While working for the City of Birmingham, employees and I were encouraged to abide by the motto, “Putting People First.” In my career, I want to embody this motto. My interest in social issues and my personal experiences (i.e. witnessing inequity in Greene County, AL and enduring prejudice) have fueled my desire to serve others. In college, I served as SGA Senator for the University of Alabama (UA) in which I drafted legislation dealing with campus security, food security, project funding, eco-friendly practices, etc. I'm particularly proud of authoring R-26-18, Resolution to place Vive la Fete on Notice. In El Salvador, Vive La Fete (a company that licensed UA’s logo) paid their workers one-third of the minimum wage, and these workers’ children helped them to complete orders. When workers organized to demand a fair wage, they faced intimidation, and some of the workers’ children faced ableism from management. Fortunately, the Senate voted in favor of my resolution for these employees to receive $1.2 million in back pay and health benefits. As of December 2018, VP of Student Life announced that UA would not approve any new designs or requests from Vive La Fete until the issue was resolved. In college, I also volunteered alongside AmeriCorps NCCC and the American Red Cross in Houston, TX to aid in Hurricane Harvey relief. From October 25th-28th, 2017, other volunteers and I sanitized, cleaned, and packaged more than 40,000 fold-up cots shortly after Hurricane Harvey. These cots were later shipped to Puerto Rico for victims recovering from Hurricane Maria. This relief trip ignited within me a deeper desire to serve others and introduced me to emergency preparedness and disaster relief , which is particularly relevant to my interests in climate resilience. Another meaningful experience I had was volunteering as a poll worker on November 3, 2020 from 6:00 am to 8:30 pm. At first, I was hesitant to be a poll worker because of the pandemic; however, I eventually decided to do this. Like many young people, I felt compelled to volunteer since older people were opting out of poll work. To prepare for election day, I watched the videos that the probate judge provided and reviewed election law to ensure that I could help voters. This was a rewarding and dutiful day for me, and it reinforced for me the importance of protecting every citizen’s right to vote. In 2021 and 2022, I worked at the Office of the City Attorney and the Birmingham Land Bank Authority in the City of Birmingham. As an OCA and BLBA employee, I directly engaged with Birmingham residents, visited Civil Rights landmarks (i.e. 16th Street Baptist Church), learned about issues that Birmingham faces, and witnessed civil servants’ dedication to ameliorating Birminghamians’ daily lives. At the BLBA, I learned about Birmingham’s struggles with tax delinquency and blight throughout its 99 neighborhoods. As an AmeriCorps VISTA, I helped build capacity and aided the BLBA staff who work to reduce blight through expedited quiet title action and selling abandoned properties. Currently, I am interested in climate change and its implications for the southeastern U.S (an area of the U.S. that will be disproportionately affected). As I pursue my Master’s in Public Policy this fall, I will be dedicated to learning more about environmental policy and engaging in research and advocacy work to address our nation’s most pressing issues. As I pursue an MPP degree, I hope to work in a field where I can, in some way, improve and change the trajectory of other people's lives; in a similar way in which my life was changed.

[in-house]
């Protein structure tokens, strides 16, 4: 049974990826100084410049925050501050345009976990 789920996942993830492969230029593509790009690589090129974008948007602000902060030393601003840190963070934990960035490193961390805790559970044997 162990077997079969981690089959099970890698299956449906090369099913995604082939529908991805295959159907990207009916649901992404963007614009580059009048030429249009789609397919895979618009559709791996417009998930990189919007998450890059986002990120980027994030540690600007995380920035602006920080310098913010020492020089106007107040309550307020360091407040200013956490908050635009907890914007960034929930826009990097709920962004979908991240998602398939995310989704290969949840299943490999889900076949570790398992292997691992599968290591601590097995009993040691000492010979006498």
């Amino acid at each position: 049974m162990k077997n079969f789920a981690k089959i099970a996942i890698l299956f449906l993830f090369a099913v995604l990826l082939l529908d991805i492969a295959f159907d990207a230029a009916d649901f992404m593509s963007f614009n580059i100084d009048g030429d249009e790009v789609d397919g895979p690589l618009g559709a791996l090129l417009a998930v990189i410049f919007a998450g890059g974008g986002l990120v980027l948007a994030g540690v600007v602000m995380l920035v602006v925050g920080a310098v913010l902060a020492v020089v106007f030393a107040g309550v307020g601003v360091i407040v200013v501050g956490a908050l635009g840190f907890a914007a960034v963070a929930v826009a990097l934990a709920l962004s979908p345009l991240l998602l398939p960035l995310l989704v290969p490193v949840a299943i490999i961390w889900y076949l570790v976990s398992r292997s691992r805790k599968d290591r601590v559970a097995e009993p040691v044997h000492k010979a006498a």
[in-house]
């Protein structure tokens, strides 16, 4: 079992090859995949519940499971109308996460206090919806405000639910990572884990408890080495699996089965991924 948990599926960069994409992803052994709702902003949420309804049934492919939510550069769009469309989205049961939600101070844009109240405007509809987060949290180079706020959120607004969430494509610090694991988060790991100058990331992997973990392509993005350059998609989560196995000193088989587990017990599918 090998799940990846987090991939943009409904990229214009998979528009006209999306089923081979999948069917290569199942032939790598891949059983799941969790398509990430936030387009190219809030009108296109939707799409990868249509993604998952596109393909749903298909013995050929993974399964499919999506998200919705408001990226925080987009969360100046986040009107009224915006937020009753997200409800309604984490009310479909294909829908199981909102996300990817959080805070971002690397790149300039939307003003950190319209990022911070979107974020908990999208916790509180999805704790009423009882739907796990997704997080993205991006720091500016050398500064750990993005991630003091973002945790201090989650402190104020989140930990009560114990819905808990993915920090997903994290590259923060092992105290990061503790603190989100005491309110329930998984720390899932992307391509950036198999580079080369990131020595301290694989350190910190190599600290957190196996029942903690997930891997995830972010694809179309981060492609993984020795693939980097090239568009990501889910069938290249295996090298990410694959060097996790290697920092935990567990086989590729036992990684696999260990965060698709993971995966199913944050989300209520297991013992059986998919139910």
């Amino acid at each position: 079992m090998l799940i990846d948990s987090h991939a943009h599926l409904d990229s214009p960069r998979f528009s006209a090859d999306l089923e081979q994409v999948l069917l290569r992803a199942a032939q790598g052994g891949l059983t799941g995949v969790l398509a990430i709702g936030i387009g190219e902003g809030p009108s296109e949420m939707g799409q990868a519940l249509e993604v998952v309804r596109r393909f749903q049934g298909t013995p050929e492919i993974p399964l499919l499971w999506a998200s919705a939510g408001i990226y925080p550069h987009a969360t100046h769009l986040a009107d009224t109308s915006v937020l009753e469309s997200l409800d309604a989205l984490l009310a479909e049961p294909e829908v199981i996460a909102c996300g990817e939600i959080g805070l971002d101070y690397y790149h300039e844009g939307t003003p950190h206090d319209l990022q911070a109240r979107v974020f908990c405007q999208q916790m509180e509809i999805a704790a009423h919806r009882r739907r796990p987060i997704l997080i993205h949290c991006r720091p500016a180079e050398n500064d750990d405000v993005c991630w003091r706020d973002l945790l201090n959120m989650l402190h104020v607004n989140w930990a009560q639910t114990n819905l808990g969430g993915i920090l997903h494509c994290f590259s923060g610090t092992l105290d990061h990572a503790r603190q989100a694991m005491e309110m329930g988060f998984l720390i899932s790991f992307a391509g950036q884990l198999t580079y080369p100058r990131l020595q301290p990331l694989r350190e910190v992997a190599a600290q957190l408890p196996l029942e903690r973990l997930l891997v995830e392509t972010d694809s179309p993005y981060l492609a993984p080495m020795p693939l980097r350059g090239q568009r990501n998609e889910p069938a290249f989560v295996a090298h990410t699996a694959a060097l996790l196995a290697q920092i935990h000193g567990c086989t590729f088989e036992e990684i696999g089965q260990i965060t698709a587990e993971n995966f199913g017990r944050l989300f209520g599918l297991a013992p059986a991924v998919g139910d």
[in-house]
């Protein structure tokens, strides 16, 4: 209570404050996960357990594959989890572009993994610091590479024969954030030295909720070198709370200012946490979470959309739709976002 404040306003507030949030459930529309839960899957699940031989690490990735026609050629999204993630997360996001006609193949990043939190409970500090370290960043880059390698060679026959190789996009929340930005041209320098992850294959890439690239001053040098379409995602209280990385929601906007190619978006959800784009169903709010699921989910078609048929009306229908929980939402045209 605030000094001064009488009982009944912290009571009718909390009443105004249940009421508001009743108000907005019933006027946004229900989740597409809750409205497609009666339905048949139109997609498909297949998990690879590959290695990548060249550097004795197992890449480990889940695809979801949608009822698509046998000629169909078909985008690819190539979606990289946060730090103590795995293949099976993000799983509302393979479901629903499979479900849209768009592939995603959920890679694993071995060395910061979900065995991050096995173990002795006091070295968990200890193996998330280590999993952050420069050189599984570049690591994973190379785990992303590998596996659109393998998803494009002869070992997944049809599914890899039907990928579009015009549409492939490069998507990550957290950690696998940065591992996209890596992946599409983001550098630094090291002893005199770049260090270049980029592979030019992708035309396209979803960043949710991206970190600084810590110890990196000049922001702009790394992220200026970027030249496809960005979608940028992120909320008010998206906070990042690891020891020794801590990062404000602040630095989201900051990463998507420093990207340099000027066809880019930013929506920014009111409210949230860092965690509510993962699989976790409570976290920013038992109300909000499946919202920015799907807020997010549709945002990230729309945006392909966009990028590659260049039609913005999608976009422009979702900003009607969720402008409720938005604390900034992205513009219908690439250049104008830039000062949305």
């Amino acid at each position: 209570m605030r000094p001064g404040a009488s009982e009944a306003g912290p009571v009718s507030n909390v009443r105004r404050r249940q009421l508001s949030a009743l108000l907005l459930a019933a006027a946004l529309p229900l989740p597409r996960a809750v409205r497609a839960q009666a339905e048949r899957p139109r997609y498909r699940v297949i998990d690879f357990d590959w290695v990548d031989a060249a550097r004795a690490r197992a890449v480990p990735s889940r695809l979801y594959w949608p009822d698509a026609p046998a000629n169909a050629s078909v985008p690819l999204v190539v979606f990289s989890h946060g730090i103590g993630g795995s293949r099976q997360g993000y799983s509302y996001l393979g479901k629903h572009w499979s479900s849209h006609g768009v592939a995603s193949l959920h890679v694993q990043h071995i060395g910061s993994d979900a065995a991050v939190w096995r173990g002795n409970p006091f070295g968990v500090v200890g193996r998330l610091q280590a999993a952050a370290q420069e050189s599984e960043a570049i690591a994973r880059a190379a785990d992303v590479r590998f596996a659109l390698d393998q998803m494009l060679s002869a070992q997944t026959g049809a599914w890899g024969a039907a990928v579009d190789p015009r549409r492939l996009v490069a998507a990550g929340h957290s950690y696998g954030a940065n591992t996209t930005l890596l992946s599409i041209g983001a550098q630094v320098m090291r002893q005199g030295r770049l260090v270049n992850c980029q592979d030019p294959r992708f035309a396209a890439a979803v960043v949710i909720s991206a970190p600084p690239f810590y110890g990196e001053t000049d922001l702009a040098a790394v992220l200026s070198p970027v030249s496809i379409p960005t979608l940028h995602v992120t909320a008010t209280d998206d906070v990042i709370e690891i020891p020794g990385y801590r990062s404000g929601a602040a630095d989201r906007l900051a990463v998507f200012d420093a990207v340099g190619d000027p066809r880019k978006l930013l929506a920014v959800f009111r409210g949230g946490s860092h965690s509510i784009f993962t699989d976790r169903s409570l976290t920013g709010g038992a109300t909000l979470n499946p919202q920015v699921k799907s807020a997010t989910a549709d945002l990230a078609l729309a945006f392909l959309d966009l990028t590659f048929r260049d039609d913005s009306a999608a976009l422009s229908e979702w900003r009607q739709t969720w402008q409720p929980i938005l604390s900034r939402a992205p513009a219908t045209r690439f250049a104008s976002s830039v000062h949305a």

Book Lovers Scholarship
    Winner